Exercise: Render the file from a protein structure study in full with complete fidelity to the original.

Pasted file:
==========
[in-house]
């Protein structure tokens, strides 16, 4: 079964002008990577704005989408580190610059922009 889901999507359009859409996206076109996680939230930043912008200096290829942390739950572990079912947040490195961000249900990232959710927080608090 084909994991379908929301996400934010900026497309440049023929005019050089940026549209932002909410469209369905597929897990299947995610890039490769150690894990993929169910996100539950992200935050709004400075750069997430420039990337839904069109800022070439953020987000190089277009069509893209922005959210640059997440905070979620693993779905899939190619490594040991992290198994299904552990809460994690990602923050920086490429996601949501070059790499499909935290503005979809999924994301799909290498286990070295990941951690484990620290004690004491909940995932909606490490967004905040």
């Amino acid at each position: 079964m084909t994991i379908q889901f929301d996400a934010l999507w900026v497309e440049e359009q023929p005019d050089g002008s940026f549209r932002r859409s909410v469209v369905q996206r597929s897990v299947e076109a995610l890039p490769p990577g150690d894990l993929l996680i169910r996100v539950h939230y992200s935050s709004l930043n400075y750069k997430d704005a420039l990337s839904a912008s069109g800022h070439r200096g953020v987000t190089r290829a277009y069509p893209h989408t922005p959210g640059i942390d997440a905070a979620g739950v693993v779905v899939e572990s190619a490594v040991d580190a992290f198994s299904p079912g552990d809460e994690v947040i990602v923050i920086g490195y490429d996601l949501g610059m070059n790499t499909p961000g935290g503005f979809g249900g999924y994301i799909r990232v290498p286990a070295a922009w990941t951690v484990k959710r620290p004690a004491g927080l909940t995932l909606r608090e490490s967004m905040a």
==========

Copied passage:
[in-house]
């Protein structure tokens, strides 16, 4: 079964002008990577704005989408580190610059922009 889901999507359009859409996206076109996680939230930043912008200096290829942390739950572990079912947040490195961000249900990232959710927080608090 084909994991379908929301996400934010900026497309440049023929005019050089940026549209932002909410469209369905597929897990299947995610890039490769150690894990993929169910996100539950992200935050709004400075750069997430420039990337839904069109800022070439953020987000190089277009069509893209922005959210640059997440905070979620693993779905899939190619490594040991992290198994299904552990809460994690990602923050920086490429996601949501070059790499499909935290503005979809999924994301799909290498286990070295990941951690484990620290004690004491909940995932909606490490967004905040």
């Amino acid at each position: 079964m084909t994991i379908q889901f929301d996400a934010l999507w900026v497309e440049e359009q023929p005019d050089g002008s940026f549209r932002r859409s909410v469209v369905q996206r597929s897990v299947e076109a995610l890039p490769p990577g150690d894990l993929l996680i169910r996100v539950h939230y992200s935050s709004l930043n400075y750069k997430d704005a420039l990337s839904a912008s069109g800022h070439r200096g953020v987000t190089r290829a277009y069509p893209h989408t922005p959210g640059i942390d997440a905070a979620g739950v693993v779905v899939e572990s190619a490594v040991d580190a992290f198994s299904p079912g552990d809460e994690v947040i990602v923050i920086g490195y490429d996601l949501g610059m070059n790499t499909p961000g935290g503005f979809g249900g999924y994301i799909r990232v290498p286990a070295a922009w990941t951690v484990k959710r620290p004690a004491g927080l909940t995932l909606r608090e490490s967004m905040a």